Pros: Interesting start to a military sf story
Cons: One big plot hole
Rating: 3 out of 5
Daniel Aronson’s Earth Alone: Earthrise Book 1 depicts a dystopian future in which huge centipede-like aliens regularly try to invade earth. They have a handful of extremely nasty attacks, so people die en masse and horribly. Because of this war all people are drafted into military service for five years at the age of 18. We follow Marco and his adopted sister Addy as they go through an incredibly punishing basic training.
The entire book is about Marco (who would rather be a librarian and a writer), Addy, the new people they meet, and how they all (or most) survive basic training. From latrine cleaning to weapons training it’s all there. 60% of the world’s population is gone thanks to these aliens, and it’s crucial that the military turn out tough troops ready for what’s ahead.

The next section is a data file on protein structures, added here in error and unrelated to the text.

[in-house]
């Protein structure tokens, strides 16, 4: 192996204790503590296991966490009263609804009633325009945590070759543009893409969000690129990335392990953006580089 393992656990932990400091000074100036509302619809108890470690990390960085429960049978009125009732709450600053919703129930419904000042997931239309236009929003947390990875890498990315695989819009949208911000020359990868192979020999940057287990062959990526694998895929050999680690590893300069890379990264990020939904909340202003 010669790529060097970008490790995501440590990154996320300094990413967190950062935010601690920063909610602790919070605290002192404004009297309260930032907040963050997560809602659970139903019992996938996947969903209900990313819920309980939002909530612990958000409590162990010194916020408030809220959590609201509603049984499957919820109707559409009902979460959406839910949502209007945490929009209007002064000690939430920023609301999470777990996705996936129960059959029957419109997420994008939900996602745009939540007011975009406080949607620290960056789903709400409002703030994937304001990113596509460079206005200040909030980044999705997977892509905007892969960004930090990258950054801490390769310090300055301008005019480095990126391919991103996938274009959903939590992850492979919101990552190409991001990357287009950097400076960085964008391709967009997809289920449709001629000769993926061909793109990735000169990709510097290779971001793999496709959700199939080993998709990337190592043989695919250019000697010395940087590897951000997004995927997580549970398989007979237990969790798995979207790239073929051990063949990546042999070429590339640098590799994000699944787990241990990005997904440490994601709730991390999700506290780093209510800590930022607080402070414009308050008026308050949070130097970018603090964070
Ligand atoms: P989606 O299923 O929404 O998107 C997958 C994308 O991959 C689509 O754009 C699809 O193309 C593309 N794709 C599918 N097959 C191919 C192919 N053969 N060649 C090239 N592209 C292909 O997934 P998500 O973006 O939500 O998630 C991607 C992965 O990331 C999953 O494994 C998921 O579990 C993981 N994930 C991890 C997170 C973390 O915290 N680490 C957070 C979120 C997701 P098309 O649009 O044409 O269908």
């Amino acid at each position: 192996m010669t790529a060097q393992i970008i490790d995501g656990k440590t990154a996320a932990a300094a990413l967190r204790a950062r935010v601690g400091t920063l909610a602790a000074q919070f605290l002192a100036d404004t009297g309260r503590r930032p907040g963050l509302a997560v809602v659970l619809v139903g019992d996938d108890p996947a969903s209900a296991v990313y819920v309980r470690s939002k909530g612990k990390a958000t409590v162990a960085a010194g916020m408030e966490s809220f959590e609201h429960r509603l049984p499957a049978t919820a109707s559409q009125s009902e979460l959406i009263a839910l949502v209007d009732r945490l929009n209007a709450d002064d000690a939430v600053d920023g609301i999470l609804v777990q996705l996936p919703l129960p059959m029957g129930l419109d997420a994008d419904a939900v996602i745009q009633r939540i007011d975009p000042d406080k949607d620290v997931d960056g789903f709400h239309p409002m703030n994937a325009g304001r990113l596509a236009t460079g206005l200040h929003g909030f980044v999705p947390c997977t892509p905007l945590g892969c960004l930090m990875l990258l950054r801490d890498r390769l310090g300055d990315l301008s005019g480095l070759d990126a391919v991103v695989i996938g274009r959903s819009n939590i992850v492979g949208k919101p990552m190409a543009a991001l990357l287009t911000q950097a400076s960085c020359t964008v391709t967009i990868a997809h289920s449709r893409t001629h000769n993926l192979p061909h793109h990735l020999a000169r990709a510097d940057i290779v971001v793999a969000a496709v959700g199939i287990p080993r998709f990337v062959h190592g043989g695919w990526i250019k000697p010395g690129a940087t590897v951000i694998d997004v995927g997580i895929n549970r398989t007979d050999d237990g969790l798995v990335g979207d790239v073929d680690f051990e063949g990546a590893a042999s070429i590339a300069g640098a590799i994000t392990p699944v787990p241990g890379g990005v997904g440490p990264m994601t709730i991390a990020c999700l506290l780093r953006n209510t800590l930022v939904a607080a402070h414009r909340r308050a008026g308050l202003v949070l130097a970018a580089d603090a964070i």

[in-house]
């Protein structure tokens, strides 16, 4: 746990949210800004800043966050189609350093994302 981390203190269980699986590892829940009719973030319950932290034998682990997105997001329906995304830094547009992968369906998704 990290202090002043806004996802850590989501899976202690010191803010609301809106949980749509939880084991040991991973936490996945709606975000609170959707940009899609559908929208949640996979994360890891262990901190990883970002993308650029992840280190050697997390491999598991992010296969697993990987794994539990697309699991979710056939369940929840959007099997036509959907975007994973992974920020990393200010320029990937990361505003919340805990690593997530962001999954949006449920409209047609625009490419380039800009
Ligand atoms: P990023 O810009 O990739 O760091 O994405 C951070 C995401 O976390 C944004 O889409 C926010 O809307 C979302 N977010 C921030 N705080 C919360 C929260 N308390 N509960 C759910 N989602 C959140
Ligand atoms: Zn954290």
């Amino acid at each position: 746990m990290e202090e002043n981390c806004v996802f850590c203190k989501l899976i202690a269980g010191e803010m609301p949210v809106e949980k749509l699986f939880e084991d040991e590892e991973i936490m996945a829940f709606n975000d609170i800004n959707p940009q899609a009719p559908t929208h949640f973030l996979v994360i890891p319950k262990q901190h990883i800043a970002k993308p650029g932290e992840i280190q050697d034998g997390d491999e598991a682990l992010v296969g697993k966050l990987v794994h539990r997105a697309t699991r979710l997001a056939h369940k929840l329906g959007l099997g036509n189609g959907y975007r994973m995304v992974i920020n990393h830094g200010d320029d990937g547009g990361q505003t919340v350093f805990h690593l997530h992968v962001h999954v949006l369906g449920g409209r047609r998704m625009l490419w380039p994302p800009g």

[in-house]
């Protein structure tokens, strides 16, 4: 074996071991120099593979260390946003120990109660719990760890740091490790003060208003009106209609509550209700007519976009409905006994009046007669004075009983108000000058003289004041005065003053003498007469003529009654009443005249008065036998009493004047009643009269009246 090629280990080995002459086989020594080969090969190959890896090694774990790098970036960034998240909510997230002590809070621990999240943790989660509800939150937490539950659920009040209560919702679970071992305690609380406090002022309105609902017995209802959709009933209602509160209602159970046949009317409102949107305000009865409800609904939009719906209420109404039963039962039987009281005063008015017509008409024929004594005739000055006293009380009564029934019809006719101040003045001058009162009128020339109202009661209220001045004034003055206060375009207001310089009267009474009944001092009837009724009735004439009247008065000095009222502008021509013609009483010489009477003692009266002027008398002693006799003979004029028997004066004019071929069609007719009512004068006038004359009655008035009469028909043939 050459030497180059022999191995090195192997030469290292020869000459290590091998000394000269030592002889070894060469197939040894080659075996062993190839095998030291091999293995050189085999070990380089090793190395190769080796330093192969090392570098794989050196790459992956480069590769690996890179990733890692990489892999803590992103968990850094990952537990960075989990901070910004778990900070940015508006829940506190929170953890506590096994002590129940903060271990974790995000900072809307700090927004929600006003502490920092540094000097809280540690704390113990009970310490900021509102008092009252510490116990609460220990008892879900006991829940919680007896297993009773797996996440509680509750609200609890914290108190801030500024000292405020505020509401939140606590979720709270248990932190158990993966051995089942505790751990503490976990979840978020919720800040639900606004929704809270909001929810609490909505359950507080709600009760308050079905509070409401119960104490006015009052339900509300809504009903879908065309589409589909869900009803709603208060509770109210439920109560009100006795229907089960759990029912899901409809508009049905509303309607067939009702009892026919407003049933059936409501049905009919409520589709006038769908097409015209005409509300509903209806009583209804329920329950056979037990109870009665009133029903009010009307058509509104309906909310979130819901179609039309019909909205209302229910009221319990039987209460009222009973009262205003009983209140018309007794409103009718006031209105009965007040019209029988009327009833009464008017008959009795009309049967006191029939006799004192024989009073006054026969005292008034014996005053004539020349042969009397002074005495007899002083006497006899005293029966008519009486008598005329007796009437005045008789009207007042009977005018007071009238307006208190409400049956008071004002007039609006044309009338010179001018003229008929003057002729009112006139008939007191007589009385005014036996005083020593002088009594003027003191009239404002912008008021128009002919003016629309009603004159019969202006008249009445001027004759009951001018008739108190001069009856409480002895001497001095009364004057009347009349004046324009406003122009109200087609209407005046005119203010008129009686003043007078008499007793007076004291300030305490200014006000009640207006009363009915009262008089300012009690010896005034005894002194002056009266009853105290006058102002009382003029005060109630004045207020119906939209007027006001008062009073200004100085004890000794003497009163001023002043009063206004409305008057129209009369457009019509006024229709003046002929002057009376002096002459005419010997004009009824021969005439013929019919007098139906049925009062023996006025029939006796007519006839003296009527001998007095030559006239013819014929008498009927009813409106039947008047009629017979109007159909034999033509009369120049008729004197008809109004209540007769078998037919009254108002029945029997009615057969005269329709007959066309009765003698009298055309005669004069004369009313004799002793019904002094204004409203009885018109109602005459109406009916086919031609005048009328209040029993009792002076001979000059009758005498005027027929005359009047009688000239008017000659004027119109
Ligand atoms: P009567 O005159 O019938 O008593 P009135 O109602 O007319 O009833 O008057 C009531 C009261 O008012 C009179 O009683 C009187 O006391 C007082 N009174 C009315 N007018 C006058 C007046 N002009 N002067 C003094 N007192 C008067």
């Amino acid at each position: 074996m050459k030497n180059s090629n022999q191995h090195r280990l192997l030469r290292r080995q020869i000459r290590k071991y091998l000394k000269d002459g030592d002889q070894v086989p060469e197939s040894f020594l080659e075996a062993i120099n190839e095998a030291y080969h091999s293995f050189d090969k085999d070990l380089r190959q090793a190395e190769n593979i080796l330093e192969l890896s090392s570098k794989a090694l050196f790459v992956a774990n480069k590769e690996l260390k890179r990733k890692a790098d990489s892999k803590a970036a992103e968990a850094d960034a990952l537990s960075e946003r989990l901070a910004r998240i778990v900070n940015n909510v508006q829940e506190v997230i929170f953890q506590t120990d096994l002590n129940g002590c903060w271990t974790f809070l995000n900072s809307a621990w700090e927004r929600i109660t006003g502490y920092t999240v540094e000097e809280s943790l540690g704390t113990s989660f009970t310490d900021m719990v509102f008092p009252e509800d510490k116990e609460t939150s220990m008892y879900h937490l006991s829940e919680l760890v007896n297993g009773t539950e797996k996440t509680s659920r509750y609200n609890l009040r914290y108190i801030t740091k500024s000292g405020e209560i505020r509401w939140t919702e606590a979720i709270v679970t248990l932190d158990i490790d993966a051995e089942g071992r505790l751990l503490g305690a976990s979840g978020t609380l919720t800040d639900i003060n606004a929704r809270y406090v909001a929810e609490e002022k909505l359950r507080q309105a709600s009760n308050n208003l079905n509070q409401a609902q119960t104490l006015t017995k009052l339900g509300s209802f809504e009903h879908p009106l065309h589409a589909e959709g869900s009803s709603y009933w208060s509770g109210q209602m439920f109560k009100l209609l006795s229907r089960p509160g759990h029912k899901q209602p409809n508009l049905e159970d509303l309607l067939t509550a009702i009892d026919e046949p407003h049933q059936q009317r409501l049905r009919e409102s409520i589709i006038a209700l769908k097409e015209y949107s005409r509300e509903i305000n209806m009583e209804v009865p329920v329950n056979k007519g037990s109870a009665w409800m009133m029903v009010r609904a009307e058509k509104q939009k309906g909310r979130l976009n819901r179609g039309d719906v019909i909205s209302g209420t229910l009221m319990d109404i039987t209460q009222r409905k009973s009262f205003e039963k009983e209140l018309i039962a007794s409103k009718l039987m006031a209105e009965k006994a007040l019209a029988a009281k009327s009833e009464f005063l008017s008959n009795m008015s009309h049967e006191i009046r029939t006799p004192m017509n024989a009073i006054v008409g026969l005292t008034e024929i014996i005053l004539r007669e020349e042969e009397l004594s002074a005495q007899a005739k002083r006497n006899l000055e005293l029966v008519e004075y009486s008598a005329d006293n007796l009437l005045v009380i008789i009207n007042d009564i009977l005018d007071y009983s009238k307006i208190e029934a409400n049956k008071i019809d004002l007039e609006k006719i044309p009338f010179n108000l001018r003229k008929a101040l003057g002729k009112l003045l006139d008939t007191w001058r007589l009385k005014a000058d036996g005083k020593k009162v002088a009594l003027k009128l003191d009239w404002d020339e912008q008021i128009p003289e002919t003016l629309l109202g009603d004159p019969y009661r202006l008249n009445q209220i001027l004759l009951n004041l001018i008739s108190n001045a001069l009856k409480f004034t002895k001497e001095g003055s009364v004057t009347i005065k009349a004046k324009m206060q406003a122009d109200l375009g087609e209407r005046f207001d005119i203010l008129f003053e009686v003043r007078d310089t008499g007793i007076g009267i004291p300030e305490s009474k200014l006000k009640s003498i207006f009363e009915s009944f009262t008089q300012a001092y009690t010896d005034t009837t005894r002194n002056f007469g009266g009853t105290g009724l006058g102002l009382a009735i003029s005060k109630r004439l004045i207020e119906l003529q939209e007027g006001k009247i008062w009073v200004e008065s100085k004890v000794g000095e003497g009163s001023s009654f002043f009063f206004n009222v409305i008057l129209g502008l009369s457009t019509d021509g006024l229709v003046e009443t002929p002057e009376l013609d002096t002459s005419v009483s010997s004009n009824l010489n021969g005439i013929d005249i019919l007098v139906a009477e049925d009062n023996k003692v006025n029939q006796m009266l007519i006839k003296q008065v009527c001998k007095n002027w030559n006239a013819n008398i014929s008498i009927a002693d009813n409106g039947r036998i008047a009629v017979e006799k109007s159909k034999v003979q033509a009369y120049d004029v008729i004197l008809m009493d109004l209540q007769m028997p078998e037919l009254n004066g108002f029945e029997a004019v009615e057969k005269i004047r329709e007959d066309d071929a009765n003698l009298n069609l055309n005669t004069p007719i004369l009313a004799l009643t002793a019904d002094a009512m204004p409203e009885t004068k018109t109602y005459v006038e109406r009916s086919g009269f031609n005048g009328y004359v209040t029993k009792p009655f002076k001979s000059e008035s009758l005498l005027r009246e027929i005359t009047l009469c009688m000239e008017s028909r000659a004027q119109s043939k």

I wouldn’t say the characters are the most three-dimensional I’ve ever seen, but they do have depth to them. It’s just enough to be able to say that Aronson produced some good characterization, but not enough to make me shed any tears over a character’s tragedy. Marco tended to magically find the best in everyone, which seemed a little unlikely, but not too bad. The basic training, too, doesn’t really bring anything new to the table, but it still held my interest.
The biggest problem I have is this: nukes. They’ve already nuked the alien planet once. The author explains that now they’re in a war of attrition, but there’s no reason given for why we haven’t just kept nuking them into the stone age. This isn’t a situation where they have to worry about the global politics of nuking a neighbor. The enemies aren’t humanoid, so there’s no empathy issue to worry about. This is a pretty big plot hole, because without some kind of legitimate explanation, the entire premise of the book is cracked open. Maybe the aliens have a huge fleet that serves as their home now and it’s a lot harder to nuke a fleet than part of a planet. Something like that. As long as there was a reason that made sense I’d be happy, but unless I missed it, it’s just a gaping plot hole.
I haven’t yet decided whether I’m going to read the next volume.